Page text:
Other groups with similar concerns have emerged: Citizens Against Lafarge’s Lordstown Landfill (Warren, Ohio), Ditch the Dump (Hamilton County, Ohio) and the Ohio Solid Waste Caucus.

The East Palestine train derailment in February, which sent residents fleeing from toxic chemicals, has added to their concerns.

“Leaking railcars travel through our towns every day with little to no daily oversight,” Wolph said. “All they need to do is decrease the allowed daily tonnage to a reasonable amount and we’d have plenty of capacity for the small amount we produce locally.”

The issue is being raised in the Ohio statehouse. Senate Bill 199, which is under consideration in committee, would allow local input into landfill decisions, and increase fees for dumping out-of-state trash from the statutory rates that have been in effect since 1992.

It would also strengthen local health districts by matching their oversight funding to the size and scale of landfills in their area.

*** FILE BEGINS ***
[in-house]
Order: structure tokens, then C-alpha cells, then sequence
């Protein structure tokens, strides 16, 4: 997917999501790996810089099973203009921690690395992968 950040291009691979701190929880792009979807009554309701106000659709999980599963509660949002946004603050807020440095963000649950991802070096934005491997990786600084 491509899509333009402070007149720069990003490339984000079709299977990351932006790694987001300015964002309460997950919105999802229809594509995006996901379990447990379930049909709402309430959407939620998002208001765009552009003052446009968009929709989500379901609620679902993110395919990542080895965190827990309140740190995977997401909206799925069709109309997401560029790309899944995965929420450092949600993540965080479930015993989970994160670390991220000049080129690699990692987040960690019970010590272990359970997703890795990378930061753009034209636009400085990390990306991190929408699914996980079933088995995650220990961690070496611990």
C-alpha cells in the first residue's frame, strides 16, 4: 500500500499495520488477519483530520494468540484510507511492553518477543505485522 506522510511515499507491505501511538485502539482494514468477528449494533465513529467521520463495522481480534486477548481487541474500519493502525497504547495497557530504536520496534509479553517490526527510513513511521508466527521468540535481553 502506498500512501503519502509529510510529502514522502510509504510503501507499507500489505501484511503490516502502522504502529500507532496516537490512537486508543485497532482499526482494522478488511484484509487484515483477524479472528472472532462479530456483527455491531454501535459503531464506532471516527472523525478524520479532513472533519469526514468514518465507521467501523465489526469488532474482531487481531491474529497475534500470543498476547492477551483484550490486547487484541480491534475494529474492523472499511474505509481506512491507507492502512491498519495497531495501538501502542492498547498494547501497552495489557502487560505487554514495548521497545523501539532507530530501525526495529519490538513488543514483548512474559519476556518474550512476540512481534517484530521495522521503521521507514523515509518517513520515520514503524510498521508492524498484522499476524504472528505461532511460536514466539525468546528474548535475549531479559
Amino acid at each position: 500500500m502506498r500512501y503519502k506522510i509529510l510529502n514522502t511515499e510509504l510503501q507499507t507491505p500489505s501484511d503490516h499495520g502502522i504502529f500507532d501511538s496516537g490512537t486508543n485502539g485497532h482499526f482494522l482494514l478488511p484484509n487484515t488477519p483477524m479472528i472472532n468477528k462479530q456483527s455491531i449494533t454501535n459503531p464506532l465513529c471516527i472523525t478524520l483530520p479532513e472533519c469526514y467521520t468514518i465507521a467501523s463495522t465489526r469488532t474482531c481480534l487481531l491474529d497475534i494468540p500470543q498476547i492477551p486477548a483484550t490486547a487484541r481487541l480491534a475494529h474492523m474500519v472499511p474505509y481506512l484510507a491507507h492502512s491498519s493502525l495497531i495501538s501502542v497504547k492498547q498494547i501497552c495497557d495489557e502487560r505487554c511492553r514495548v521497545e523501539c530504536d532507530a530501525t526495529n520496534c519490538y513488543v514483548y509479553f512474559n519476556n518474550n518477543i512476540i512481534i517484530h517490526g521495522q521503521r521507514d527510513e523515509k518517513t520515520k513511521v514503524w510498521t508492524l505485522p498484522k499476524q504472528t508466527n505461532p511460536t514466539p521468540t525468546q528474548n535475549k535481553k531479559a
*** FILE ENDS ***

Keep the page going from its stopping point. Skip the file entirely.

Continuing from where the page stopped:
“My constituents have been struggling with trash coming in from out of state, mostly from New York through our beautiful countryside into Fostoria in Seneca County. Most of this has occurred without any meaningful oversight or supervision from local or state officials," said State Senator Bill Reineke (R-Tiffin) in a statement introducing the legislation.

In 2021, more than 30 students from Fostoria Junior/Senior High School, and other Ohio residents, wrote to the Town of Brookhaven and the New York Department of Environmental Conservation to oppose the Medford transfer facility proposal because of its potential impact on their community.

The state agency responded to the comments on Feb 15. upon issuing the permit — most comments were from Ohio.

One comment simply stated, “Sunny Farms is unfit to accept the waste.” The state responded that it lacked the authority and is following Ohio’s regulations that have renewed the landfill’s license yearly since 2019.

The public comment period on New York’s draft waste management plan was extended to June 29 — and Ohio is sure to have something to say.

Contributing reporting by Harriet Jones and J.D. Allen.

WSHU’s Trash Talkin’ series is produced in collaboration with Stony Brook University’s School of Communication and Journalism.